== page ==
Five Ways Parents Can Encourage Career Exploration in Early Childhood

Posted March 23, 2021

Parents can intentionally build career-exploration skills into their children’s lives from a very early age. Even preschoolers can begin to identify and explore activities that make them happy, which could someday become the basis for a career they love. Consider incorporating these age-appropriate activities into everyday interactions with your child.

1. Talk with Babies and Toddlers                       

One of the most essential skills you can teach young children is how to talk with others. And the “with” is the most important part of this notion. Cognitive scientists have found that back-and-forth conversation with young children is critical in a child’s language development.

Scientists from the Massachusetts Institute of Technology (MIT) in 2018 identified differences in the brain’s response to language that correlated to the number of conversational “turns” a child had. (Read more about the study here.) Children who talked with someone, rather than always being talked to, had much more brain activity as they later listened to stories than other kids did. This brain activation predicted the children’s future scores on language assessments, including vocabulary, grammar and verbal reasoning. We are wired for the back and forth of lively conversation, even from a very young age!

Talking with your child will establish not only good language and communication skills, but will build a strong trust between you and your child, which will be beneficial as they begin to explore the greater world.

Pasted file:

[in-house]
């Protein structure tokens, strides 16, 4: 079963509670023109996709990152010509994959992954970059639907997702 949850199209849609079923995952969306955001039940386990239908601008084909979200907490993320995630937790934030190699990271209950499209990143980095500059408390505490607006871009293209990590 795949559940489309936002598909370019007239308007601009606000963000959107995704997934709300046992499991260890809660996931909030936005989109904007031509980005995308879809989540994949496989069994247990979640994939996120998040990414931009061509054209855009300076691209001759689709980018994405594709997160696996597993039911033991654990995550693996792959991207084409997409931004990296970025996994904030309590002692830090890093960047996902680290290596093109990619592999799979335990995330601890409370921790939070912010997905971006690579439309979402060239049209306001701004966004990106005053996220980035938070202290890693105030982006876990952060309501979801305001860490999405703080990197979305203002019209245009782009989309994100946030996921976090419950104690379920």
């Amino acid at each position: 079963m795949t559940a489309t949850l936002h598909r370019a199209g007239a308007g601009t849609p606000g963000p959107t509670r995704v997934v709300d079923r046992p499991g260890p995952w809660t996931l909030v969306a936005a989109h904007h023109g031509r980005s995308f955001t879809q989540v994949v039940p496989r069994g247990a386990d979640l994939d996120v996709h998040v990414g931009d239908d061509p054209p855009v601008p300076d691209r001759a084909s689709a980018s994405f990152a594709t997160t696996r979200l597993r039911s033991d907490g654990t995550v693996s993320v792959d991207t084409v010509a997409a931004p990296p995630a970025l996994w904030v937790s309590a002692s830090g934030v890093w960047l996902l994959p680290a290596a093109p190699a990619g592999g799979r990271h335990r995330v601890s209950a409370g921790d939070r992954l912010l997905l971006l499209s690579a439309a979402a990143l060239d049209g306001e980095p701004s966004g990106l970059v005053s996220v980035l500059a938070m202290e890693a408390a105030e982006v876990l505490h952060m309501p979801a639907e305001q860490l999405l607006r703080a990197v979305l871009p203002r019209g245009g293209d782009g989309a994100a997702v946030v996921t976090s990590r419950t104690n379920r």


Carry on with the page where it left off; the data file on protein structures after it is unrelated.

2. Make Everyday Chores and Outings Learning Opportunities

Each trip out of the house is a chance to practice skills and talk with your preschool child. When you go to the grocery store, ask questions that encourage them to point out things they see in the store (colors, numbers, shapes and so forth). Use prompts from things around you to teach your children about concepts such as where milk comes from. Encourage your child to ask you questions to find out more. You can do similar things at the library, park, doctor’s office or even when in the car or visiting other people’s homes.

As you’re out in the world with your child, point out people doing work. Repeatedly talking about jobs will help your child understand that adults each have special roles and responsibilities. Use age-appropriate language to start talking about the people you come in contact with every day:

  • Police officers keep people safe and help in an emergency.
  • Librarians help people find books at the library.
  • Construction workers build things like houses and roads.
  • Zookeepers feed and take care of animals at the zoo.
  • Plumbers build and take care of the pipes that bring water into and out of our house.

3. Choose Your Words Wisely and Respectfully

As your child’s language abilities become more sophisticated, be aware of the words and tone you use when you talk about different careers. Keep things positive and focus on building awareness of careers just as you teach your children their letters, colors, vocabulary, animals and shapes. Avoid using judgmental language that might indicate you don’t respect a particular career and stick to the facts about what different workers do.

For example, if your four-year-old is obsessed with trash trucks or the people who drive them, celebrate the service that waste disposal workers give to the world. After all, what would we do without people willing to go out on a bitterly cold morning or in the sweltering heat of the summer to collect all the things we don’t need anymore?